Thanks to new tax laws going into effect in 2018, most businesses in the U.S. will enjoy tax cuts in the new year. In most cases, these changes will take effect for tax years beginning January 1, 2018, and will be permanent. Here’s a look at some of the most common changes that businesses can expect from these tax cuts:
Changes from Tax Cuts in the New Year
Corporate Tax Rates
Previously, C-corporations paid a graduated tax rate between 15% and 35% and personal service corporations (PSCs) paid a 35% flat rate, but these percentages are falling with the tax cuts in the new year. Under the new law, a flat rate of 21% will apply to all corporations—including PSCs. The Corporate Alternative Minimum Tax (AMT) has also been eliminated.
Assets and Depreciation Provisions
Most businesses will be able to deduct more for capital expenditures in the first year they’re placed in service. In some cases, businesses can depreciate any remaining amounts over shorter time periods. Two key tax cuts in the new year allow for accelerated expensing:
Expanded Section 179 Deductions
For qualifying property placed in service in tax years beginning in 2018, the maximum deduction nearly doubles to $1 million and the deduction phase-out threshold increases from $2.03 million to $2.5 million. The definition of eligible property has also been expanded to include certain depreciable tangible personal property used predominantly to furnish lodging. The definition of qualified real property eligible for the deduction is also expanded to include qualified expenditures for roofs, HVAC equipment, fire protection and alarm systems, and security systems for nonresidential real property.
Larger First-Year Bonus Depreciation
For qualified property placed in service between September 28, 2017, and December 31, 2022 (or by December 31, 2023, for certain property with longer production periods), the first-year bonus depreciation percentage is increased to 100% and will be allowed for both new and used qualifying property. In subsequent years, the first-year bonus depreciation deduction is scheduled to be reduced to 80% for property placed in service in the calendar year 2023; 60% for 2024; 40% for 2025; and 20% for 2026. For certain property with longer production periods, the cutbacks will be delayed by one year (i.e., the 80% deduction rate will apply to property with long production periods that are placed in service in 2024).
Deductions for Passenger Vehicles Used for Business
These deductions apply to new and used passenger vehicles that are used more than 50% for business, and have been placed in service in 2018 or later. The changes are as follows (slightly higher limits will apply to light vans and trucks), and will result in tax cuts in the new year for businesses:
- Year One: $10,000 is deductible (previously, $11,160 was deductible for a new car and $3,160 for a used car).
- Year Two: $16,000 is deductible (previously $5,100).
- Year Three: $9,600 is deductible (previously $3,050).
- Year Four and Beyond: $5,760 per year until the vehicle is fully depreciated (previously $1,875).
Limits on Business Interest Deductions
With some restrictions, the previous law allowed full deductions for interest paid or accrued by businesses. Beginning with tax years in 2018, businesses will generally not be able to deduct interest of more than 30% of adjusted taxable income. The definition of “adjusted taxable income” will be calculated with deductions for depreciation, amortization and depletion added back until 2021. After this year, businesses will not have to add these figures when calculating adjusted taxable income.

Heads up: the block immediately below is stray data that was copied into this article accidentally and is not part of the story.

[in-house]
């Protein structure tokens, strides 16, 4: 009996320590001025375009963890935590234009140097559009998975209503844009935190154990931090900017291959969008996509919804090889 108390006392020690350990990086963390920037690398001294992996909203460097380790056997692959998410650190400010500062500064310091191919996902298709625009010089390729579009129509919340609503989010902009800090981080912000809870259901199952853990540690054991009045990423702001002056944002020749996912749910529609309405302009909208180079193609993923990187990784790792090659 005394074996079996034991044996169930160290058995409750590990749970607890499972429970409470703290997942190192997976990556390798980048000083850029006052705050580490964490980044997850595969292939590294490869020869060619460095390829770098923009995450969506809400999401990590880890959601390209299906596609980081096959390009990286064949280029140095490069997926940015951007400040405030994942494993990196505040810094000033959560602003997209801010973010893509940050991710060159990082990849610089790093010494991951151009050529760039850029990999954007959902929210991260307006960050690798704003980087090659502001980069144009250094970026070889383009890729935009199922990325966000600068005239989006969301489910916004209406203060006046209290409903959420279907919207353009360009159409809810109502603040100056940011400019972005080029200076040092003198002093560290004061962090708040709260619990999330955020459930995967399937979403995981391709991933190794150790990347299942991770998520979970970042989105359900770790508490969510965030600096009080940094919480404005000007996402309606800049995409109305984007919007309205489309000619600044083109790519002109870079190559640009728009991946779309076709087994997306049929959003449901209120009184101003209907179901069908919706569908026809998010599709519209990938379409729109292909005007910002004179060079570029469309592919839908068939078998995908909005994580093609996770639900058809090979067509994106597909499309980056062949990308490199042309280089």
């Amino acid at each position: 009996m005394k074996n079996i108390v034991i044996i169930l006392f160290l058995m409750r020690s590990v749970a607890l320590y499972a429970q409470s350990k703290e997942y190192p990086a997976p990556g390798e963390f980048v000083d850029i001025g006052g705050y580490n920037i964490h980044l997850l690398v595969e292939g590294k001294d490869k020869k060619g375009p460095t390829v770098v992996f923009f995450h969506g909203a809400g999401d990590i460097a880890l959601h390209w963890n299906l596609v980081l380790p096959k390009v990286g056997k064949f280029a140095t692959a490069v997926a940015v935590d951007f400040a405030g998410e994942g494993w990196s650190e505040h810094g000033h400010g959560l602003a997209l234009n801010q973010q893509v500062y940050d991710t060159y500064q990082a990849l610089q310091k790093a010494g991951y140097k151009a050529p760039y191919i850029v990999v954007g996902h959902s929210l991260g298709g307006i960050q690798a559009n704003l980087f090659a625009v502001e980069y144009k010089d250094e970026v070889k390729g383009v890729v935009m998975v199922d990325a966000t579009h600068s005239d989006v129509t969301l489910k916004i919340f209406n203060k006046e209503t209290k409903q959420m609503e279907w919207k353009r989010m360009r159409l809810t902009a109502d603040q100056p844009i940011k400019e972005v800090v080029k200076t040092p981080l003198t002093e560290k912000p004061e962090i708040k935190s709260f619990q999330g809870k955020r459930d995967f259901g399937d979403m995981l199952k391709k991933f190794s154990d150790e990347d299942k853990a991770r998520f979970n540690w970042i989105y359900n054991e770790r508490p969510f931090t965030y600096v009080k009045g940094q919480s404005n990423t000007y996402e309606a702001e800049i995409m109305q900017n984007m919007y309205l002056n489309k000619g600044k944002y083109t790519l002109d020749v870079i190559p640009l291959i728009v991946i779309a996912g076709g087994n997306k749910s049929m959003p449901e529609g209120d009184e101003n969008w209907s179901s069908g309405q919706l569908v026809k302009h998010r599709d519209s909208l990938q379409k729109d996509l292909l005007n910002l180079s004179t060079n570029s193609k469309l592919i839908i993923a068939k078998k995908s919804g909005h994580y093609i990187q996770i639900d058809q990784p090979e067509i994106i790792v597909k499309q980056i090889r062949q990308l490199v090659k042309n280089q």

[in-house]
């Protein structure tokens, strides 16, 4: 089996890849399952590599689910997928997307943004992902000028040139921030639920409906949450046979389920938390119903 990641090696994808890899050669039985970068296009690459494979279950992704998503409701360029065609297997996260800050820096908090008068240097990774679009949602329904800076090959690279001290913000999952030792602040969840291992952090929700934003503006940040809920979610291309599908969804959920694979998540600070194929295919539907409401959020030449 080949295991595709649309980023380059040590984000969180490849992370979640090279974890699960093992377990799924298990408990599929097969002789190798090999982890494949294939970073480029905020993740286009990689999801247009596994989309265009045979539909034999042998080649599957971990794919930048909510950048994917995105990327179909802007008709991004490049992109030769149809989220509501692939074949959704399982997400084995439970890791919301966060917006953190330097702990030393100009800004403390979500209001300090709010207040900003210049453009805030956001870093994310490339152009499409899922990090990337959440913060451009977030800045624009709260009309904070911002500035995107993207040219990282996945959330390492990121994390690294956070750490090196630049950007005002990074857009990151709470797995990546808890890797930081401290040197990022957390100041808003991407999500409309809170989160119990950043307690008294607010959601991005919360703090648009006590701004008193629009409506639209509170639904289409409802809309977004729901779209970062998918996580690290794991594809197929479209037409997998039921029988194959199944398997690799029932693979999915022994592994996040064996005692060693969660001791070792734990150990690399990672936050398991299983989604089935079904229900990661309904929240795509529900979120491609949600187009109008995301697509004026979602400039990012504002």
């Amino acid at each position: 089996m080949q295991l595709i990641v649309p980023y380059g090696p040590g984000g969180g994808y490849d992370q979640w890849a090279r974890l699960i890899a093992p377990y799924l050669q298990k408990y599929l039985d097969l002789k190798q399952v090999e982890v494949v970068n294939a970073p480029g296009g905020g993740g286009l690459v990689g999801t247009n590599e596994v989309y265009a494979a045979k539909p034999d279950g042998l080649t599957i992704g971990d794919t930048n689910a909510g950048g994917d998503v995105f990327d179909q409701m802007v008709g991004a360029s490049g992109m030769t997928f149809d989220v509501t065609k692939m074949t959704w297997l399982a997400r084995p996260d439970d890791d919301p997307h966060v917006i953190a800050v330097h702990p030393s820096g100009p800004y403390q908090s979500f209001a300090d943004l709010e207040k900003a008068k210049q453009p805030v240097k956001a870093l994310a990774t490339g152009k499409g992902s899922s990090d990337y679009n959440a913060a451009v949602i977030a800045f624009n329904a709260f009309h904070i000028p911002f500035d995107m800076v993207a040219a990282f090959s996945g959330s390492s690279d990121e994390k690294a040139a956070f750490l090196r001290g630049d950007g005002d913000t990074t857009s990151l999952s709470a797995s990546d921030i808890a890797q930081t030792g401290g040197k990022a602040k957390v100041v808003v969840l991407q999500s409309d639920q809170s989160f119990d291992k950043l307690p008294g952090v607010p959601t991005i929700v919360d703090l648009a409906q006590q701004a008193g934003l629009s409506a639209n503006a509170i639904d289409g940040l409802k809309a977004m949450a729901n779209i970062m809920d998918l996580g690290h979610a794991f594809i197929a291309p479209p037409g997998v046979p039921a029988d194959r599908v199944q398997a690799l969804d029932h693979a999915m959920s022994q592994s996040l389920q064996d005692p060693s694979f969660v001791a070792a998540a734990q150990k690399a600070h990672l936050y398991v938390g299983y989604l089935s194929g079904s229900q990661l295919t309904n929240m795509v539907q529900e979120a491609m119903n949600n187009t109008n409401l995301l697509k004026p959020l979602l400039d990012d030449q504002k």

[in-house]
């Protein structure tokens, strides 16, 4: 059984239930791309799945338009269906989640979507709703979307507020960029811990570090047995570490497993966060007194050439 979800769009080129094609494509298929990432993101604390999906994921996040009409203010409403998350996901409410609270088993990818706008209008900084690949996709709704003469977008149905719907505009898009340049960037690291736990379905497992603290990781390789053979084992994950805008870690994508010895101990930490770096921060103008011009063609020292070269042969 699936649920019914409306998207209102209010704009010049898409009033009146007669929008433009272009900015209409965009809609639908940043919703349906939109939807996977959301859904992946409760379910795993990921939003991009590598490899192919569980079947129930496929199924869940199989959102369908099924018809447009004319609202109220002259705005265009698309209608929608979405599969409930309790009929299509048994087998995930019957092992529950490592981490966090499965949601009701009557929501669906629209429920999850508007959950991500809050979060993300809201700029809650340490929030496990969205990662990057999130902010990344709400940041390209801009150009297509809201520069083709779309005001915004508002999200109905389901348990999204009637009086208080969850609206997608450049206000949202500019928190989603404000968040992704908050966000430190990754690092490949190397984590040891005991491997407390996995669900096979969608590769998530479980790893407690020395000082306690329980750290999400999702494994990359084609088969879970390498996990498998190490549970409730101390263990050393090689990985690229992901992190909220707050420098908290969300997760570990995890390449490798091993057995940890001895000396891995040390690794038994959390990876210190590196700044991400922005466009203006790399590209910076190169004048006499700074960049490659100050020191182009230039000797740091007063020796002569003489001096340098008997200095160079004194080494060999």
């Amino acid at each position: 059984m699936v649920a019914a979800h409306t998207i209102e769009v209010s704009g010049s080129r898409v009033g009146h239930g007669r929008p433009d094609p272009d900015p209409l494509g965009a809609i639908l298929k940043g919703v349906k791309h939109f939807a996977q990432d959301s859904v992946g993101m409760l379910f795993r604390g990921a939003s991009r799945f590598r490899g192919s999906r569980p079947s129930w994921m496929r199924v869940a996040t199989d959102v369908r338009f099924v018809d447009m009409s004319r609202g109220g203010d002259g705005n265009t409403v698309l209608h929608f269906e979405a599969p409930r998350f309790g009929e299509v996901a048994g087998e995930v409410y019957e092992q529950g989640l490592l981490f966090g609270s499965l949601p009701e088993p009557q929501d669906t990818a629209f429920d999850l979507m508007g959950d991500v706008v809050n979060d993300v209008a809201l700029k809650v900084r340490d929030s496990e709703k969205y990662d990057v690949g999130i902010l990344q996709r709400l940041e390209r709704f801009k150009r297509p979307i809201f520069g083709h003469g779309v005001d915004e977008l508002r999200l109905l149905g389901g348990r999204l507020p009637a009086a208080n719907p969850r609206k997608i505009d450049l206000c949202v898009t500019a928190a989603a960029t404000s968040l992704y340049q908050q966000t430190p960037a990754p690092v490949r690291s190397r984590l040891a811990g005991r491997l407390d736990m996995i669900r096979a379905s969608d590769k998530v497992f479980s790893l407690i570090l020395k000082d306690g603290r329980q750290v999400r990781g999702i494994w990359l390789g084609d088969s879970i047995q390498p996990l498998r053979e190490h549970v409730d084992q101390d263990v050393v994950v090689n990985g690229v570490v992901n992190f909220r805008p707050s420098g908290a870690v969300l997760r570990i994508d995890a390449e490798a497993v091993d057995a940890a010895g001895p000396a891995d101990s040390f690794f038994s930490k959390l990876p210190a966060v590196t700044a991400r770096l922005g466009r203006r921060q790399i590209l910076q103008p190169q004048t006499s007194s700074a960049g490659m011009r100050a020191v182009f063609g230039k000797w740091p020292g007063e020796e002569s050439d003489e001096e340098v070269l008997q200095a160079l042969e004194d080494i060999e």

For S corporations, partnerships and LLCs that are treated as partnerships for tax purposes, this limit will apply at the entity level, rather than at the owner level. Business interest expense that is not allowed under this limitation will be treated as business interest for the following taxable year. Amounts that are not deductible in the current year can generally be carried forward indefinitely.
Additionally, some taxpayers will be exempt from this limitation, including:
- Taxpayers (other than tax shelters) with average annual gross receipts of $25 million or less for the 3 previous tax years
- Real property businesses that choose a slower depreciation method for real property
- Farming businesses that choose a slower depreciation method for farming property with a normal depreciation period of 10 years or longer.
Another exemption applies to interest expense from dealer floor plan financing. For example, this exemption applies to dealers that finance purchases or leases of motor vehicles, boats or farm machinery.
Deductions for Business Entertainment and Certain Employee Fringe Benefits
Previously, 50% of business-related meals and entertainment were deductible. Also, meals provided to an employee by their employer on the business premises were 100% deductible by the employer and tax-free for the employee. Several other employer-provided benefits were also deductible and tax-free to the employee.
Under the new law, entertainment deductions incurred after December 31, 2017, have been eliminated. Meals purchased during business-related travel will still be 50% deductible. For meals provided via an on-site cafeteria or brought onto the employer’s premises will be 50% deductible until 2025, after which they will no longer be deductible. Additionally, the new law will not allow employers to deduct for commuting transportation costs unless the costs are necessary for employee safety. Additional transportation expenses such as parking allowances and mass transit passes will no longer be deductible, but will remain tax-free for the employee.